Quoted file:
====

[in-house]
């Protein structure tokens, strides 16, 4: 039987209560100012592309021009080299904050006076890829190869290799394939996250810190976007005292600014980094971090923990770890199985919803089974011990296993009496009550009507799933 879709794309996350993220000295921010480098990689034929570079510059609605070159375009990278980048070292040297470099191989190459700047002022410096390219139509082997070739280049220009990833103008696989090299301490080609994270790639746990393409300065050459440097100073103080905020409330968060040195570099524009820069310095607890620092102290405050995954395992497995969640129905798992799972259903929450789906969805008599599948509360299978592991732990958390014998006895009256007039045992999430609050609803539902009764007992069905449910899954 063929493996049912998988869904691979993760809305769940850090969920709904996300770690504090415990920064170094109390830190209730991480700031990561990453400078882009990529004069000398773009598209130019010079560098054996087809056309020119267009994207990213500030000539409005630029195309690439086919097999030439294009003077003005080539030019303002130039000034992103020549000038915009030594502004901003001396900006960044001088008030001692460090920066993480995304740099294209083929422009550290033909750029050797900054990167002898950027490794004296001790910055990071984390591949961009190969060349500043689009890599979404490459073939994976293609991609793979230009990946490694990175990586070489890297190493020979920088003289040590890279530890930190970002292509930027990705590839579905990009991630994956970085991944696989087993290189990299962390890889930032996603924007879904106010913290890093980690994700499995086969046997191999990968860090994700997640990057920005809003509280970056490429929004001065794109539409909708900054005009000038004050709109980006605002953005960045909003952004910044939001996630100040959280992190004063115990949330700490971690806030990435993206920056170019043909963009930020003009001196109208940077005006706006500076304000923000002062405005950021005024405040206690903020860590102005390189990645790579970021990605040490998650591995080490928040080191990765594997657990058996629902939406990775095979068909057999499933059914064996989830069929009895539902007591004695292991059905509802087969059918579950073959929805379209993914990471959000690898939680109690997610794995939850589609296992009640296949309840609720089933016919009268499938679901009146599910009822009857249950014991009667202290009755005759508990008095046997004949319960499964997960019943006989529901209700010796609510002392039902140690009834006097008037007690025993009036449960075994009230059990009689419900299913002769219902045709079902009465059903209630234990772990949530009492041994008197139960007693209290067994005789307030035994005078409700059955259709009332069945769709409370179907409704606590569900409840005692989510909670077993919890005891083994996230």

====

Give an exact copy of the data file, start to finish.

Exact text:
[in-house]
């Protein structure tokens, strides 16, 4: 039987209560100012592309021009080299904050006076890829190869290799394939996250810190976007005292600014980094971090923990770890199985919803089974011990296993009496009550009507799933 879709794309996350993220000295921010480098990689034929570079510059609605070159375009990278980048070292040297470099191989190459700047002022410096390219139509082997070739280049220009990833103008696989090299301490080609994270790639746990393409300065050459440097100073103080905020409330968060040195570099524009820069310095607890620092102290405050995954395992497995969640129905798992799972259903929450789906969805008599599948509360299978592991732990958390014998006895009256007039045992999430609050609803539902009764007992069905449910899954 063929493996049912998988869904691979993760809305769940850090969920709904996300770690504090415990920064170094109390830190209730991480700031990561990453400078882009990529004069000398773009598209130019010079560098054996087809056309020119267009994207990213500030000539409005630029195309690439086919097999030439294009003077003005080539030019303002130039000034992103020549000038915009030594502004901003001396900006960044001088008030001692460090920066993480995304740099294209083929422009550290033909750029050797900054990167002898950027490794004296001790910055990071984390591949961009190969060349500043689009890599979404490459073939994976293609991609793979230009990946490694990175990586070489890297190493020979920088003289040590890279530890930190970002292509930027990705590839579905990009991630994956970085991944696989087993290189990299962390890889930032996603924007879904106010913290890093980690994700499995086969046997191999990968860090994700997640990057920005809003509280970056490429929004001065794109539409909708900054005009000038004050709109980006605002953005960045909003952004910044939001996630100040959280992190004063115990949330700490971690806030990435993206920056170019043909963009930020003009001196109208940077005006706006500076304000923000002062405005950021005024405040206690903020860590102005390189990645790579970021990605040490998650591995080490928040080191990765594997657990058996629902939406990775095979068909057999499933059914064996989830069929009895539902007591004695292991059905509802087969059918579950073959929805379209993914990471959000690898939680109690997610794995939850589609296992009640296949309840609720089933016919009268499938679901009146599910009822009857249950014991009667202290009755005759508990008095046997004949319960499964997960019943006989529901209700010796609510002392039902140690009834006097008037007690025993009036449960075994009230059990009689419900299913002769219902045709079902009465059903209630234990772990949530009492041994008197139960007693209290067994005789307030035994005078409700059955259709009332069945769709409370179907409704606590569900409840005692989510909670077993919890005891083994996230």